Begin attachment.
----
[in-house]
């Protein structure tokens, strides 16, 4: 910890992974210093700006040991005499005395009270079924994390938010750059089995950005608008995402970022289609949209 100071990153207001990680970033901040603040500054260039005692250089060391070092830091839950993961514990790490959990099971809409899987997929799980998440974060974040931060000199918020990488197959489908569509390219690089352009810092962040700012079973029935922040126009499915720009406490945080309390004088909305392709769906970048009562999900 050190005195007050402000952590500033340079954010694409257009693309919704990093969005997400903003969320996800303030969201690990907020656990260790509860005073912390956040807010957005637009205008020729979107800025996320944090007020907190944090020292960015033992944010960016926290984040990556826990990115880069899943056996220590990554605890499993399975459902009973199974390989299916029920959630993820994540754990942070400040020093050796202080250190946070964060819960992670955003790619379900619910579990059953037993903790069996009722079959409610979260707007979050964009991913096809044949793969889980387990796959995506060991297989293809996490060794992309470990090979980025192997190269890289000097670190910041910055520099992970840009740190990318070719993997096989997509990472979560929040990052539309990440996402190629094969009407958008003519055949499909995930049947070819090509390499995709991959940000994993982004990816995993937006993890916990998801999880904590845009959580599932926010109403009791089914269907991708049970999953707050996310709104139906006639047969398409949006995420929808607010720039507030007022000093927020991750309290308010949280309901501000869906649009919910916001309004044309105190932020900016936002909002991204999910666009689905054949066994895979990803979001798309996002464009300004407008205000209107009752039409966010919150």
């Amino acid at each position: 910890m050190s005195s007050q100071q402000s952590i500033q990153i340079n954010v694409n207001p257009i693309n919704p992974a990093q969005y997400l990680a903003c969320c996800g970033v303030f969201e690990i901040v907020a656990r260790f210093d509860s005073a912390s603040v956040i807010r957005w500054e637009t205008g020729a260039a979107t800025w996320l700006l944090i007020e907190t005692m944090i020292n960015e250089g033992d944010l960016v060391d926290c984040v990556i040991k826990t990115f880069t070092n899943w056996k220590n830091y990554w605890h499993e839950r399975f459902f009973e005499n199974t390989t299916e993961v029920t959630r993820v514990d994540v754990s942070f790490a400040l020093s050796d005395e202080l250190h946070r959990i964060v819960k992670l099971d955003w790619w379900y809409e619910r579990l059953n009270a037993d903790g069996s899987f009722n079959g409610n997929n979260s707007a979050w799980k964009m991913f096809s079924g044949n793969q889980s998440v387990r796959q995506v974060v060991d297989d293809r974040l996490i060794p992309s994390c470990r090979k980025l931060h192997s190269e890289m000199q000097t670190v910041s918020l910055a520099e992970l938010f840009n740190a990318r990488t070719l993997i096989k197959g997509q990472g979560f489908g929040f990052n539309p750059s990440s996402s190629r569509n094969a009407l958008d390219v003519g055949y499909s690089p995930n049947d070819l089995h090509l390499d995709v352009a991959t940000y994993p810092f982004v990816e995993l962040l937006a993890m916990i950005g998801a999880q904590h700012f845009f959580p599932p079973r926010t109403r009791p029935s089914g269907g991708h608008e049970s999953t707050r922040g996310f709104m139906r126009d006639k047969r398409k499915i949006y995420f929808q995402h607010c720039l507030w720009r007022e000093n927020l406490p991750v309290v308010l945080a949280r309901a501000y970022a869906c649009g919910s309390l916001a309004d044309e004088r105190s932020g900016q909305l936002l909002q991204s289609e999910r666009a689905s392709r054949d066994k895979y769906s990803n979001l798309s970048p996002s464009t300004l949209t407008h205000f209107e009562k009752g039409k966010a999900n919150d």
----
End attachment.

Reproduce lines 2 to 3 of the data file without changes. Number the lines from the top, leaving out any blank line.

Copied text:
């Protein structure tokens, strides 16, 4: 910890992974210093700006040991005499005395009270079924994390938010750059089995950005608008995402970022289609949209 100071990153207001990680970033901040603040500054260039005692250089060391070092830091839950993961514990790490959990099971809409899987997929799980998440974060974040931060000199918020990488197959489908569509390219690089352009810092962040700012079973029935922040126009499915720009406490945080309390004088909305392709769906970048009562999900 050190005195007050402000952590500033340079954010694409257009693309919704990093969005997400903003969320996800303030969201690990907020656990260790509860005073912390956040807010957005637009205008020729979107800025996320944090007020907190944090020292960015033992944010960016926290984040990556826990990115880069899943056996220590990554605890499993399975459902009973199974390989299916029920959630993820994540754990942070400040020093050796202080250190946070964060819960992670955003790619379900619910579990059953037993903790069996009722079959409610979260707007979050964009991913096809044949793969889980387990796959995506060991297989293809996490060794992309470990090979980025192997190269890289000097670190910041910055520099992970840009740190990318070719993997096989997509990472979560929040990052539309990440996402190629094969009407958008003519055949499909995930049947070819090509390499995709991959940000994993982004990816995993937006993890916990998801999880904590845009959580599932926010109403009791089914269907991708049970999953707050996310709104139906006639047969398409949006995420929808607010720039507030007022000093927020991750309290308010949280309901501000869906649009919910916001309004044309105190932020900016936002909002991204999910666009689905054949066994895979990803979001798309996002464009300004407008205000209107009752039409966010919150």
């Amino acid at each position: 910890m050190s005195s007050q100071q402000s952590i500033q990153i340079n954010v694409n207001p257009i693309n919704p992974a990093q969005y997400l990680a903003c969320c996800g970033v303030f969201e690990i901040v907020a656990r260790f210093d509860s005073a912390s603040v956040i807010r957005w500054e637009t205008g020729a260039a979107t800025w996320l700006l944090i007020e907190t005692m944090i020292n960015e250089g033992d944010l960016v060391d926290c984040v990556i040991k826990t990115f880069t070092n899943w056996k220590n830091y990554w605890h499993e839950r399975f459902f009973e005499n199974t390989t299916e993961v029920t959630r993820v514990d994540v754990s942070f790490a400040l020093s050796d005395e202080l250190h946070r959990i964060v819960k992670l099971d955003w790619w379900y809409e619910r579990l059953n009270a037993d903790g069996s899987f009722n079959g409610n997929n979260s707007a979050w799980k964009m991913f096809s079924g044949n793969q889980s998440v387990r796959q995506v974060v060991d297989d293809r974040l996490i060794p992309s994390c470990r090979k980025l931060h192997s190269e890289m000199q000097t670190v910041s918020l910055a520099e992970l938010f840009n740190a990318r990488t070719l993997i096989k197959g997509q990472g979560f489908g929040f990052n539309p750059s990440s996402s190629r569509n094969a009407l958008d390219v003519g055949y499909s690089p995930n049947d070819l089995h090509l390499d995709v352009a991959t940000y994993p810092f982004v990816e995993l962040l937006a993890m916990i950005g998801a999880q904590h700012f845009f959580p599932p079973r926010t109403r009791p029935s089914g269907g991708h608008e049970s999953t707050r922040g996310f709104m139906r126009d006639k047969r398409k499915i949006y995420f929808q995402h607010c720039l507030w720009r007022e000093n927020l406490p991750v309290v308010l945080a949280r309901a501000y970022a869906c649009g919910s309390l916001a309004d044309e004088r105190s932020g900016q909305l936002l909002q991204s289609e999910r666009a689905s392709r054949d066994k895979y769906s990803n979001l798309s970048p996002s464009t300004l949209t407008h205000f209107e009562k009752g039409k966010a999900n919150d």